Security researchers alerted that billions of Windows, Android, Linux and iOS devices which use Bluetooth could be affected by a new attack that can be carried out remotely without users interaction.
The Armis Labs company, which specializes in protecting Internet of Things (IoT) devices, has recently found eight Bluetooth implementation vulnerabilities which expose desktop, mobile, and IoT systems to the so called “BlueBorne” attack.
Armis Labs claims that the only thing the attack needs is an enabled Bluetooth on the targeted device. It does not require any pairing between the victim and the hacker’s device, and the Bluetooth connection might not be discoverable.
This means that any hacker who is in the targeted device range can exploit one of the several Bluetooth implementation vulnerabilities which can lead to remote code execution, information disclosure or man-in-the-middle (MitM) attacks.
To deploy an exploit to a platform, the hacker only needs to know the type of operating system which the target uses.
The BlueBorne attack does not require the targeted user to click on a link or open a file, and the malicious activities can take place in the background, making it less possible for the victim to notice anything wrong.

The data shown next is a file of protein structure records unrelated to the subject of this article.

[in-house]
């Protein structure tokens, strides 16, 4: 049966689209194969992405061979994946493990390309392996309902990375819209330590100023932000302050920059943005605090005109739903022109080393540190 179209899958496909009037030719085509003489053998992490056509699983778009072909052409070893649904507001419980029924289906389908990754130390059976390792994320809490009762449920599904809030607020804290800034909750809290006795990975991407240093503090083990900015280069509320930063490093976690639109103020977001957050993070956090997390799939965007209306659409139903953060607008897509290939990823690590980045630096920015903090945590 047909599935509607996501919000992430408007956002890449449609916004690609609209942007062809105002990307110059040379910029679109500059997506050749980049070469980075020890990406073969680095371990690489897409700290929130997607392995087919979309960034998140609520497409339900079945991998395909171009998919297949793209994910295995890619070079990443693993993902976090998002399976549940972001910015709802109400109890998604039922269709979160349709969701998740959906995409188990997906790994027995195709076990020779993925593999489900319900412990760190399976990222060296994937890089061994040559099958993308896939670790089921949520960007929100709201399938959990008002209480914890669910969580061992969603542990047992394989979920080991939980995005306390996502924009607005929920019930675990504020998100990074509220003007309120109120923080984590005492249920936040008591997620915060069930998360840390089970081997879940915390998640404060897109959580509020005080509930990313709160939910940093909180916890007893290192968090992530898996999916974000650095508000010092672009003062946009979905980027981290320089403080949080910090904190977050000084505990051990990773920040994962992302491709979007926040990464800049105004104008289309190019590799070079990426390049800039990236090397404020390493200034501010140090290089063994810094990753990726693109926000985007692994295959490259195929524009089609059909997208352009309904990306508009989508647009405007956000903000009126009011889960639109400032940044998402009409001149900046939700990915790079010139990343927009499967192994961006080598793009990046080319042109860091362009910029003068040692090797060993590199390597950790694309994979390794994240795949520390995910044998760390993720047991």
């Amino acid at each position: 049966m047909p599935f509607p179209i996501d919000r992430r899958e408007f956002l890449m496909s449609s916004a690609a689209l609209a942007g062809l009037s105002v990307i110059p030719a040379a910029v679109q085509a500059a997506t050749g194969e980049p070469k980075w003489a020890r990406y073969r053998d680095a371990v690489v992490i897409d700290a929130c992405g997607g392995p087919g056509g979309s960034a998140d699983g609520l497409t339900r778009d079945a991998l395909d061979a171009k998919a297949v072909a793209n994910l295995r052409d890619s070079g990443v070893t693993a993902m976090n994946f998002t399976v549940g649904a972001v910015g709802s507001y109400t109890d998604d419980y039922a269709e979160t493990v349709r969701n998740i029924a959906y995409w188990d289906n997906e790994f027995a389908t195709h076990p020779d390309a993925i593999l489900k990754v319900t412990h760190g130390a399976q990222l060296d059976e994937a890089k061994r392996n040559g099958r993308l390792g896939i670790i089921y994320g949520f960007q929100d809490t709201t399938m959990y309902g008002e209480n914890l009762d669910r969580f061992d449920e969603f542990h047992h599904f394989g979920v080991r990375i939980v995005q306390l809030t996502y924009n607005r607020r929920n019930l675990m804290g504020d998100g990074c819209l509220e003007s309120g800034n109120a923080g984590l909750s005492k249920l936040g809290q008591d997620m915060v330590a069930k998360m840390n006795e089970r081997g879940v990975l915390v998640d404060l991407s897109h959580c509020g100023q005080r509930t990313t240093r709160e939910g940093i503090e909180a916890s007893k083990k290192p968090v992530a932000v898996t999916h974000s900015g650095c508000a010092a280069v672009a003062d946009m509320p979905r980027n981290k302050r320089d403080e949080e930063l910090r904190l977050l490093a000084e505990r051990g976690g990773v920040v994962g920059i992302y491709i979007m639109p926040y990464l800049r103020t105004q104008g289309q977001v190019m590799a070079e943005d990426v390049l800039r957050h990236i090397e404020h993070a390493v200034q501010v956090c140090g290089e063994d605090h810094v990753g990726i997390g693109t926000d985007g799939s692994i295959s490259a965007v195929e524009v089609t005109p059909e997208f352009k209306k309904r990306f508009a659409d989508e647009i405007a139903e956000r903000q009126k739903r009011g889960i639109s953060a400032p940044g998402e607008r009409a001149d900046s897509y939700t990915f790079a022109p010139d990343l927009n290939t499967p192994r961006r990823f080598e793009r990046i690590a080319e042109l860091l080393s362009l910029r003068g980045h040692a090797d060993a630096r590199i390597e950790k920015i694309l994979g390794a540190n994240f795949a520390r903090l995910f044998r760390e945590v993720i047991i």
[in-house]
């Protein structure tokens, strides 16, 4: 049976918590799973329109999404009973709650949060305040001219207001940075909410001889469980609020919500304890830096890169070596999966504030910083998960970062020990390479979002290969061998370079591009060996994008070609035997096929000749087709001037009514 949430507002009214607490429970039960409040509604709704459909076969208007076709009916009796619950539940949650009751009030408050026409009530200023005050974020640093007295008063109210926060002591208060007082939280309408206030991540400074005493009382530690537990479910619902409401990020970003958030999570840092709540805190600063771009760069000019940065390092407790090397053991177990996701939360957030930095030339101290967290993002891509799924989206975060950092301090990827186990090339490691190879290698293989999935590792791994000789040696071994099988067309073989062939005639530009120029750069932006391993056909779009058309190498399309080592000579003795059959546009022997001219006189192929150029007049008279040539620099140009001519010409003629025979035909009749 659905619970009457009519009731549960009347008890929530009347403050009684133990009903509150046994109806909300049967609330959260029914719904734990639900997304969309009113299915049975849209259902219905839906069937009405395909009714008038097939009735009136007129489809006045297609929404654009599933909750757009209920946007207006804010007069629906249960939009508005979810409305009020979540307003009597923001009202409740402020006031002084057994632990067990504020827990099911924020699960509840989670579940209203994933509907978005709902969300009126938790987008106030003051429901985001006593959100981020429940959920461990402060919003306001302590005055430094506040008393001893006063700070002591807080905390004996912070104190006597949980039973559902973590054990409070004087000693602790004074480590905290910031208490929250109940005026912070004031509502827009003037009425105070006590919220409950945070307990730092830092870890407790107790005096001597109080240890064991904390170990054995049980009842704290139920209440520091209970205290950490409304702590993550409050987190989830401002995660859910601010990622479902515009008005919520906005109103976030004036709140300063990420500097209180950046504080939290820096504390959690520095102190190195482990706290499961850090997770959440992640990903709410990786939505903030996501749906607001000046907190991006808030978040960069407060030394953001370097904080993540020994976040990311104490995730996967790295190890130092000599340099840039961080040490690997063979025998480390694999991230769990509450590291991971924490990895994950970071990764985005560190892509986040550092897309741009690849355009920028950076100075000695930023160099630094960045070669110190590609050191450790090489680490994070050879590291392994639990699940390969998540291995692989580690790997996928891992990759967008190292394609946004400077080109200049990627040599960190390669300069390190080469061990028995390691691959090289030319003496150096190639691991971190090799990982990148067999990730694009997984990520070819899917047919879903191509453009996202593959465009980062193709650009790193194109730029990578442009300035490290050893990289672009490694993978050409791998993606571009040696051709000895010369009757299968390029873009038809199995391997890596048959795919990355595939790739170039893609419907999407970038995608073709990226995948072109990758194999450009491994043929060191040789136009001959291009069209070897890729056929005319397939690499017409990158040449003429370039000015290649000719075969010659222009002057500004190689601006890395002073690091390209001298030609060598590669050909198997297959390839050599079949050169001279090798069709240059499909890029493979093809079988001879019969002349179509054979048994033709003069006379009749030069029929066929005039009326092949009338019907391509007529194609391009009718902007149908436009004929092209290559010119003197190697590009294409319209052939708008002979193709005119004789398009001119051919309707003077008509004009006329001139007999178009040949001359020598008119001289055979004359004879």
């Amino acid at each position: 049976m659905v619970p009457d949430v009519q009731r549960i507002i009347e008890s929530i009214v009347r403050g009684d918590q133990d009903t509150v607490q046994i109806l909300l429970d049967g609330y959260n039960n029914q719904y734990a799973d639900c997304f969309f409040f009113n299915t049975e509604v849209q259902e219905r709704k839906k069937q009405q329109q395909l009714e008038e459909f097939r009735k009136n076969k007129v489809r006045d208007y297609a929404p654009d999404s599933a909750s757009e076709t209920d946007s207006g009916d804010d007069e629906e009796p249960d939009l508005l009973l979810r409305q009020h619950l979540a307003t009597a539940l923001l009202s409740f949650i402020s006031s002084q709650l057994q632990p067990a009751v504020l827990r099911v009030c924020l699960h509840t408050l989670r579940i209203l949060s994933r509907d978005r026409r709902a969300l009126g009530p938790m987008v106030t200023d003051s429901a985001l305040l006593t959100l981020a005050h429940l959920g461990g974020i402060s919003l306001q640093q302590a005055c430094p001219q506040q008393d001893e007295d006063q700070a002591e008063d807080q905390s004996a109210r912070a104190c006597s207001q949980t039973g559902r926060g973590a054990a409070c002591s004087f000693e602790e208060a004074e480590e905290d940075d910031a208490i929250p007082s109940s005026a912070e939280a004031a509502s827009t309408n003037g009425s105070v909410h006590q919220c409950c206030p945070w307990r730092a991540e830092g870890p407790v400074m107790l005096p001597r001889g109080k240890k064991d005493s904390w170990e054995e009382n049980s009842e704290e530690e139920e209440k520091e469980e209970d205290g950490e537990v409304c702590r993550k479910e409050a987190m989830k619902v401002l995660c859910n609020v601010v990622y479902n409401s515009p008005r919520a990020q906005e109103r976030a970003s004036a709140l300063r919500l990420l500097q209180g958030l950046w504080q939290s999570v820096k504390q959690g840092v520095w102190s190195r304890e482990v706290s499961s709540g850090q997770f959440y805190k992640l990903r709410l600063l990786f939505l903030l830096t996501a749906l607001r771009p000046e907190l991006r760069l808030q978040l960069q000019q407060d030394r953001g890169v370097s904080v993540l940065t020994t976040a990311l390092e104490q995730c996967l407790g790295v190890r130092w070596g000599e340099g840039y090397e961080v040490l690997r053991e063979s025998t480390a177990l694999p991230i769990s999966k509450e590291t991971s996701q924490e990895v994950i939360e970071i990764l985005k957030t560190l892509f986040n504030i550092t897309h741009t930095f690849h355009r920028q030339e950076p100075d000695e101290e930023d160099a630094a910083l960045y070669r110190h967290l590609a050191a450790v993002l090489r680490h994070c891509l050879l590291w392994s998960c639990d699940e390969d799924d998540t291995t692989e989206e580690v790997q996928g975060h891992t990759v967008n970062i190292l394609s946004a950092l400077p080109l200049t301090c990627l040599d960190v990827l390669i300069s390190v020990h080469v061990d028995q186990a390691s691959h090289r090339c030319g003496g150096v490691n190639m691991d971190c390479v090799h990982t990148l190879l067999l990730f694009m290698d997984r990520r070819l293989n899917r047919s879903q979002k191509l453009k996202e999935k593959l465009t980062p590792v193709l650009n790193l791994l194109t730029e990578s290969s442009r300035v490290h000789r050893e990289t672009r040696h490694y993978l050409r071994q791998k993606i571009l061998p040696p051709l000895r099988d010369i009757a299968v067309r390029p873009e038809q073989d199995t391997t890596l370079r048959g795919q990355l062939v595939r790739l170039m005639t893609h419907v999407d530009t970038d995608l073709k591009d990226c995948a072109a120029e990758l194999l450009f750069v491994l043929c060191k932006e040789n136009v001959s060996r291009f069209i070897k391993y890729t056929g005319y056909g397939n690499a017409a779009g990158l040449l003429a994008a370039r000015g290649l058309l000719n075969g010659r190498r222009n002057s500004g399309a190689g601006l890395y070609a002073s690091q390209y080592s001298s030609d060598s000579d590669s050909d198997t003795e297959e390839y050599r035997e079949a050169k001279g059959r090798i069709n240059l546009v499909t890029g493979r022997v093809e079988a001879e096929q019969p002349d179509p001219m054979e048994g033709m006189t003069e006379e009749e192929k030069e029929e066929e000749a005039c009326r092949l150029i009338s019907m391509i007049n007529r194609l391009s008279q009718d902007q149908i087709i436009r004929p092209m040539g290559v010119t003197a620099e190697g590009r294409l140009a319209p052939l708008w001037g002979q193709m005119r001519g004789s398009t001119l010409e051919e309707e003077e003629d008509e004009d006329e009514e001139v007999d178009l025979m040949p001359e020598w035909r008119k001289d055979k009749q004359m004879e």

Due to the fact that BlueBorne uses Bluetooth, which is a less common attack vector, lots of security solutions may not detect the malicious activity.
Flaws can be exploited by malicious actors for delivering ransomware as well as some other types of malware. According to Armis Labs, this technique can also be used for creating a worm which spreads from one device to another via Bluetooth.
The security firm showed that a hacker can exploit one BlueBorne vulnerability to launch MitM attacks against Windows computers and redirect the victim’s browsing session to a phishing website. Another video shows an attacker who takes control of a Samsung smartwatch running a Linux-based Tizen operating system and eavesdropping on its owner.
The experts discovered vulnerabilities allowing BlueBorne attacks in several implementations of Bluetooth, including Android, Windows, iOS, and Linux. The researchers found information disclosure and code execution flaws in Linux; one vulnerability that allows MitM attacks in Windows (CVE-2017-8628); four code execution, MitM and information disclosure vulnerabilities in Android (CVE-2017-0781, CVE-2017-0782, CVE-2017-0783 and CVE-2017-0785); and one code execution flaw in the Bluetooth Low Energy Audio protocol used by iOS.
Google patched the flaw in Android with its September security updates.
Apple has addressed the vulnerabilities with the iOS 10 release and Apple TV 7.2.2. However, the older versions of their operating systems remained vulnerable to malware attacks.
The developers of Linux distributions have also been alerted on the issue and they are also working on patches.
Users can find some technical details about each vulnerability in the paper released by Armis Labs.